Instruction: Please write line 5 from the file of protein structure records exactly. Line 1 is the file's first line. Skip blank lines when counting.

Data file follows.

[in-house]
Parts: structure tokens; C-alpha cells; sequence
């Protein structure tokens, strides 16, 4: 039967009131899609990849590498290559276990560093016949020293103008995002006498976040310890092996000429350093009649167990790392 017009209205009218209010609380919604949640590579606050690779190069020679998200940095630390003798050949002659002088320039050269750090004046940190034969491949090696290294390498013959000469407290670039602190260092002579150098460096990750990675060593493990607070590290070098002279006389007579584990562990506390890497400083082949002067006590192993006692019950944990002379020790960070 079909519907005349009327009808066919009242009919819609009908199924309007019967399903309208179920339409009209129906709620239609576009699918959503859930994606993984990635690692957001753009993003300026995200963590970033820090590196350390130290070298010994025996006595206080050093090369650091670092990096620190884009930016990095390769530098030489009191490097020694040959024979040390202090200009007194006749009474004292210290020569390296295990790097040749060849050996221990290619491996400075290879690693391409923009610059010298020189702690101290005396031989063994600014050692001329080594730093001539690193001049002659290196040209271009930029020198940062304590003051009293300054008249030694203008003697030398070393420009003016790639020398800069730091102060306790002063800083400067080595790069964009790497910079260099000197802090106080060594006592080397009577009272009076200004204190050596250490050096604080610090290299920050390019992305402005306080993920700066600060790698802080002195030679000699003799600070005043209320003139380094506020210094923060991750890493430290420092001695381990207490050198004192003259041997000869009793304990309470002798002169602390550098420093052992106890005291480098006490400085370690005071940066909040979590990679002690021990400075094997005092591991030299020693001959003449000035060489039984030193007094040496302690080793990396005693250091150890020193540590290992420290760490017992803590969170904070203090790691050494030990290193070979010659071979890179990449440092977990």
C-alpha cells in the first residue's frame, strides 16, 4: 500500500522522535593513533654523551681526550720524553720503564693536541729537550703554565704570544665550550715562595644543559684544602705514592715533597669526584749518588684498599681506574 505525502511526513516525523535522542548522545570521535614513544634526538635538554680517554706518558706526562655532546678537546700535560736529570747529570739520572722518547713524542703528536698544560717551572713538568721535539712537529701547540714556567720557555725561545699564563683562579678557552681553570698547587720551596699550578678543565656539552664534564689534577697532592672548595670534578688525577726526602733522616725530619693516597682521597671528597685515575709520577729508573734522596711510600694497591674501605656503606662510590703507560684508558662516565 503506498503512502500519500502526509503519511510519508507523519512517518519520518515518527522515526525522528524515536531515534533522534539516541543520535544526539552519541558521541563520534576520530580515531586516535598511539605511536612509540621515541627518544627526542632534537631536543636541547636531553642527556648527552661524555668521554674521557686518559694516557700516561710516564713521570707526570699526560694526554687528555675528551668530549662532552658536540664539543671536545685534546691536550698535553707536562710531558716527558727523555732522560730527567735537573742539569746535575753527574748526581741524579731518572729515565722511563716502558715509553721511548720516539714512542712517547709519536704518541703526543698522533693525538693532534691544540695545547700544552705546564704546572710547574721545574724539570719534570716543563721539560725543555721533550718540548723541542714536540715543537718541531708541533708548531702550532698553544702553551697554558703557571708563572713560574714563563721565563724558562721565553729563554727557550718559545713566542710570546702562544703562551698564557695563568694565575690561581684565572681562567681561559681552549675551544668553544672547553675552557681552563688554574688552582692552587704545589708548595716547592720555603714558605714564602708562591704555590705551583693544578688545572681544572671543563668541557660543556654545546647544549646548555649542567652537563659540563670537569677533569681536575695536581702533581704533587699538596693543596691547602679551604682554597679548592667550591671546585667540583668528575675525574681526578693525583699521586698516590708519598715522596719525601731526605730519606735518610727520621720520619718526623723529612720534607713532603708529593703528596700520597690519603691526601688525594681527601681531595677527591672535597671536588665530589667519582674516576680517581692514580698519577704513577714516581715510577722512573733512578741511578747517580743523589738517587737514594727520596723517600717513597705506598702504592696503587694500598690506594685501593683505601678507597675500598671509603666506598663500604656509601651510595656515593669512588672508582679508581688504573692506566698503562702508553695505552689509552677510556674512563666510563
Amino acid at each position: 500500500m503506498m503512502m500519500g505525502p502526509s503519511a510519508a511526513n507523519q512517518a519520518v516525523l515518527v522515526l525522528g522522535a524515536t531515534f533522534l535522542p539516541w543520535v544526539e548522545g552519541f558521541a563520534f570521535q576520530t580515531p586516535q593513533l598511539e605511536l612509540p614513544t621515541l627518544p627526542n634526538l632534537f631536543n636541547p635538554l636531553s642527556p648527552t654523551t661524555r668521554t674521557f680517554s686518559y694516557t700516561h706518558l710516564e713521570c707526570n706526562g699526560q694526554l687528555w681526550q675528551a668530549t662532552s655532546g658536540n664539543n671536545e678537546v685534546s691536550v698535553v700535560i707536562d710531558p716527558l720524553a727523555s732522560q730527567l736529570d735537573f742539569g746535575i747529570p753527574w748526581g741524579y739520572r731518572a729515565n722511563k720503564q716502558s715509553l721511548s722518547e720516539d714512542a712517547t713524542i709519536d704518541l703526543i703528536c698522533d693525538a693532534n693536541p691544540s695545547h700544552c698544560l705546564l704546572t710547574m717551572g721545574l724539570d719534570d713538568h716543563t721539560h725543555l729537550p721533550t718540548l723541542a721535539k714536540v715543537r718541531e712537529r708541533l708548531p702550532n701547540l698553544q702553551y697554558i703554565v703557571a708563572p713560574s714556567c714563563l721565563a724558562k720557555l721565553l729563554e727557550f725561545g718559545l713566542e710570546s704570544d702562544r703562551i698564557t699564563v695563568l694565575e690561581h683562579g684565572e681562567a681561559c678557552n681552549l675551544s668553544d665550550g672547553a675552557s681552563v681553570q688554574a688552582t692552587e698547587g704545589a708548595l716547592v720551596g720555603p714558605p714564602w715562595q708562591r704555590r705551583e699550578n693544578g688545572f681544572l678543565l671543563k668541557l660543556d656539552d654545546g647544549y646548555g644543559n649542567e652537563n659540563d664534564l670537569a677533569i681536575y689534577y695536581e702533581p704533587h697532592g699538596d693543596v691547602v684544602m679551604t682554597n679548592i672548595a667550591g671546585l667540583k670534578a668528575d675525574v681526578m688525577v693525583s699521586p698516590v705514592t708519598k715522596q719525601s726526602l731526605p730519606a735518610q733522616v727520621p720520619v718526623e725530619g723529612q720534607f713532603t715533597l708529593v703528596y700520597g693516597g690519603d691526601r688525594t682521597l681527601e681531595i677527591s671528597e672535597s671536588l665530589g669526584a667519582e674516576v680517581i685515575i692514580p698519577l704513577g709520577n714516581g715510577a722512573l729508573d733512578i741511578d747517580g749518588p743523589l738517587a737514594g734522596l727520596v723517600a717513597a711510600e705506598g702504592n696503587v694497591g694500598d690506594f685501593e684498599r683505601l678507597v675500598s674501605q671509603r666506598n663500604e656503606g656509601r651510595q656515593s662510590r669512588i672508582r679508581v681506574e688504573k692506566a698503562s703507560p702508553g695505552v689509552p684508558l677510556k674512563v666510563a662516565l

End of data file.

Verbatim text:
Amino acid at each position: 500500500m503506498m503512502m500519500g505525502p502526509s503519511a510519508a511526513n507523519q512517518a519520518v516525523l515518527v522515526l525522528g522522535a524515536t531515534f533522534l535522542p539516541w543520535v544526539e548522545g552519541f558521541a563520534f570521535q576520530t580515531p586516535q593513533l598511539e605511536l612509540p614513544t621515541l627518544p627526542n634526538l632534537f631536543n636541547p635538554l636531553s642527556p648527552t654523551t661524555r668521554t674521557f680517554s686518559y694516557t700516561h706518558l710516564e713521570c707526570n706526562g699526560q694526554l687528555w681526550q675528551a668530549t662532552s655532546g658536540n664539543n671536545e678537546v685534546s691536550v698535553v700535560i707536562d710531558p716527558l720524553a727523555s732522560q730527567l736529570d735537573f742539569g746535575i747529570p753527574w748526581g741524579y739520572r731518572a729515565n722511563k720503564q716502558s715509553l721511548s722518547e720516539d714512542a712517547t713524542i709519536d704518541l703526543i703528536c698522533d693525538a693532534n693536541p691544540s695545547h700544552c698544560l705546564l704546572t710547574m717551572g721545574l724539570d719534570d713538568h716543563t721539560h725543555l729537550p721533550t718540548l723541542a721535539k714536540v715543537r718541531e712537529r708541533l708548531p702550532n701547540l698553544q702553551y697554558i703554565v703557571a708563572p713560574s714556567c714563563l721565563a724558562k720557555l721565553l729563554e727557550f725561545g718559545l713566542e710570546s704570544d702562544r703562551i698564557t699564563v695563568l694565575e690561581h683562579g684565572e681562567a681561559c678557552n681552549l675551544s668553544d665550550g672547553a675552557s681552563v681553570q688554574a688552582t692552587e698547587g704545589a708548595l716547592v720551596g720555603p714558605p714564602w715562595q708562591r704555590r705551583e699550578n693544578g688545572f681544572l678543565l671543563k668541557l660543556d656539552d654545546g647544549y646548555g644543559n649542567e652537563n659540563d664534564l670537569a677533569i681536575y689534577y695536581e702533581p704533587h697532592g699538596d693543596v691547602v684544602m679551604t682554597n679548592i672548595a667550591g671546585l667540583k670534578a668528575d675525574v681526578m688525577v693525583s699521586p698516590v705514592t708519598k715522596q719525601s726526602l731526605p730519606a735518610q733522616v727520621p720520619v718526623e725530619g723529612q720534607f713532603t715533597l708529593v703528596y700520597g693516597g690519603d691526601r688525594t682521597l681527601e681531595i677527591s671528597e672535597s671536588l665530589g669526584a667519582e674516576v680517581i685515575i692514580p698519577l704513577g709520577n714516581g715510577a722512573l729508573d733512578i741511578d747517580g749518588p743523589l738517587a737514594g734522596l727520596v723517600a717513597a711510600e705506598g702504592n696503587v694497591g694500598d690506594f685501593e684498599r683505601l678507597v675500598s674501605q671509603r666506598n663500604e656503606g656509601r651510595q656515593s662510590r669512588i672508582r679508581v681506574e688504573k692506566a698503562s703507560p702508553g695505552v689509552p684508558l677510556k674512563v666510563a662516565l